The threat of mining centralization is a common topic. But what is the solution? So far, most answers have been either to switch to proof-of-stake, or regularly change algorithms to resist ASIC developments. Some have even said that ASIC resistance is futile (Trek reference intended), or that the issue should sort itself out over time. But one ASIC manufacturer, Obelisk, wants to take things in a completely different direction.
Their plan is to offer a service to design and create a custom algorithm and begin manufacturing ASIC hardware for a coin before it is launched or updated, then release the specifications for building the devices freely so that other companies can make them too. Will this lead to a universal ASIC device?
Can’t Beat Them, Join Them?
A number of high-profile members of the cryptocurrency community like author Andreas Antonopoulos and Anthony Lusardi of the ETC Cooperative have come forward and stated that ASIC resistance is either a useless endeavor, or harmful one. In their opinion, ASIC miners are by their very nature better at securing a network and provide a number of benefits to the blockchains they’re mined on.
For the sake of argument, let’s assume that their assertions are correct. Let’s say that trying to fight ASICs is a bad idea. So how can a cryptocurrency both benefit from the advantages offered by ASIC mining but still not suffer from the downsides of centralization and supplier monopolies?
This is where the Obelisk launchpad program could offer an (expensive) alternative. The service, which clocks in at “about $10 million” includes the design and development of a new proof-of-work algorithm that is designed to be resistant to 51% attacks as well as the design and manufacturing of ASIC hardware for the new algorithm.
So how would this be a game changer? The answer is that once the initial run of devices are released, Obelisk will make public the design specifications for the device. This will mean that any manufacturer, including ones that may have never dealt in cryptocurrency before will have full access to what is normally a highly guarded and secretive set of schematics.
Endless Supply Chain Problems a Thing of the Past?
One of the biggest issues facing ASIC miners today is the chronic short supply of new devices.
Once a new device is announced and put on presale, it will inevitably completely sell out in usually less than one hour. Then, those lucky enough to get on the preorder list will only get their devices 3-to-6 months later at the earliest. This results in a massively inflated secondary market where greedy opportunists buy as many of the devices as possible and then resell them for triple or quadruple price.
This is only on the retail market, however. Large, wealthy buyers are almost certainly able to make advance orders direct from the manufacturer outside of the system. This gives them an arguably unfair advantage against smaller competitors that may just want to run a handful of the machines in their basement or garage.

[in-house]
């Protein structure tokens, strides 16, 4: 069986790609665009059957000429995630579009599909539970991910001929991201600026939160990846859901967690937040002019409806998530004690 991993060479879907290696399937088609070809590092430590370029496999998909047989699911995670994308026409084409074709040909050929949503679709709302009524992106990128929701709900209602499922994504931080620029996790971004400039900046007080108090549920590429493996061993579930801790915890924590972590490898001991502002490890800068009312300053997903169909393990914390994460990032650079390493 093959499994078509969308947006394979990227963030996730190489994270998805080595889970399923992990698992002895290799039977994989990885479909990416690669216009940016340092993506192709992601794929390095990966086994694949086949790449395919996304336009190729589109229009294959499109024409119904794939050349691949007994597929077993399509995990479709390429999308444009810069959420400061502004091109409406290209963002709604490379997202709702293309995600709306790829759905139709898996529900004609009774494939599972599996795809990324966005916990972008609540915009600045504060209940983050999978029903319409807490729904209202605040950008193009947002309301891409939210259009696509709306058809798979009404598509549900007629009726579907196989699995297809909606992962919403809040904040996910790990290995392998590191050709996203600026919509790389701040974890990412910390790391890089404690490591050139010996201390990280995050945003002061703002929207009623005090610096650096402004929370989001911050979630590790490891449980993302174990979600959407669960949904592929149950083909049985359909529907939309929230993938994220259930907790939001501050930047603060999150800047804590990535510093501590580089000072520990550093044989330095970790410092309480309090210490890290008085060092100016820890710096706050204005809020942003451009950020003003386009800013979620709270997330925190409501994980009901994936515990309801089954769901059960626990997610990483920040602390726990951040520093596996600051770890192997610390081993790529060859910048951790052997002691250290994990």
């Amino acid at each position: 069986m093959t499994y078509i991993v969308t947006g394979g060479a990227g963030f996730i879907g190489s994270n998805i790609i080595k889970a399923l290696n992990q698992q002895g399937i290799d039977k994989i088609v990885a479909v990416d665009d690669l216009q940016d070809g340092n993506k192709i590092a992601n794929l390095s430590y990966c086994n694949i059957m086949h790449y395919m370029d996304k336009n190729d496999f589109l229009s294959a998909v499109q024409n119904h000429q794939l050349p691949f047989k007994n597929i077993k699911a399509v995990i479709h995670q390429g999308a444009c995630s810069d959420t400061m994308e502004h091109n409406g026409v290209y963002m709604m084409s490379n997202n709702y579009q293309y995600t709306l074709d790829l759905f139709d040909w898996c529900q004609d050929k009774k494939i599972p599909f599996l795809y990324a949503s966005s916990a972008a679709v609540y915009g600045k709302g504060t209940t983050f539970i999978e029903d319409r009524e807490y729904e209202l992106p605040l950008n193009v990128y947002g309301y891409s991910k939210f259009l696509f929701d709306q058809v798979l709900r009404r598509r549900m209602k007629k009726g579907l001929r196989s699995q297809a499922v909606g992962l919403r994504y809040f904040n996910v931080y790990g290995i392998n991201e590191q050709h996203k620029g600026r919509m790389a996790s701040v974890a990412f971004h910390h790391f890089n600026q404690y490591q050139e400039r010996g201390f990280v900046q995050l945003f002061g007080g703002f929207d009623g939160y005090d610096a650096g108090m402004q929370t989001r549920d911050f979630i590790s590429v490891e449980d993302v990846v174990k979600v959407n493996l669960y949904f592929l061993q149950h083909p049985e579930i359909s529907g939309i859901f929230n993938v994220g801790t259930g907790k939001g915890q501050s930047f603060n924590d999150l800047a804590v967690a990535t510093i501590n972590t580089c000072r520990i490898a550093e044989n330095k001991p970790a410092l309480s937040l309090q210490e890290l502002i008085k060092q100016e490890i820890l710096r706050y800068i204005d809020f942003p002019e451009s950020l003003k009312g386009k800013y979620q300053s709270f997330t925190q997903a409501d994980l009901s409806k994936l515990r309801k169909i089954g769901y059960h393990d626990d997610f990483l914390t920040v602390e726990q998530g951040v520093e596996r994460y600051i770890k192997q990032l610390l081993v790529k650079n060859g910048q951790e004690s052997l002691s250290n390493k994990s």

This is where Obelisk’s idea becomes truly compelling.
If what they say is true and plans are released publicly, then shortly after the initial run of devices, potentially dozens of manufacturers or more could start to produce the device themselves. This would lead to not only an increased supply of the devices, but also a degree of competition both for price and quality among multiple manufacturers – something that would absolutely benefit buyers both large and small.
Will Anyone Use the Service?
The big question now is will anyone take Obelisk up on their offer.
As mentioned above, the price for the service is a whopping $10 million. In the early days of ICOs, projects were pulling in a hundred million dollars easily. Dropping $10 million on custom ASIC hardware to avoid 51% attacks or centralization could have been an easy decision. Today, however, most ICOs fail to break even $1 million, much less $10 million, the bare minimum to even begin this process.
The reason why Obelisk is charging so much is likely because of the critical component that they will be giving out the designs for their devices and thus they will not be able to profit from them exclusively. A company like Bitmain, on the other hand, would get exclusive manufacturing rights for their own designs in perpetuity. This gives them an infinite degree of control to maintain their own market as they see fit. This is understandable, but $10 million seems excessive to the casual observer.
To make things worse, projects that could benefit most from this type of service, such as smaller proof-of-work coins that face a high threat of a 51% attack would almost certainly not be able to afford this service.
Paving the Road to a Universal ASIC Standard?
If anyone takes up Obelisk to create a new proof-of-work algorithm and open-source ASIC design, small projects could choose to simply hard fork into the open source proof-of-work algorithm made by Obelisk, and take advantage of the potential widespread availability of the new ASIC devices.
Let’s say for instance that Obelisk creates a mining algorithm called “ObHash” and a miner called the “ObMiner1”. Imagine then if most every small proof-of-work coin all switched to a standardized ObHash algorithm that used the open source ObMiner1 ASIC design that was manufactured by many different competitors and at many different price points. Perhaps there would be a Bitmain ObMiner1, a Halong ObMiner1, a GMO ObMiner1, and so on.
This kind of outcome could solve a lot of problems. Suddenly many projects could be protected by sharing a similar algorithm and standardized mining hardware. But it’s hard to say whether or not it ever would be a reality. It’s also difficult to say what sort of unforeseen technical problems or threats this kind of arrangement could cause.
The other major question would be – who would pay Obelisk the $10 million to do it in the first place?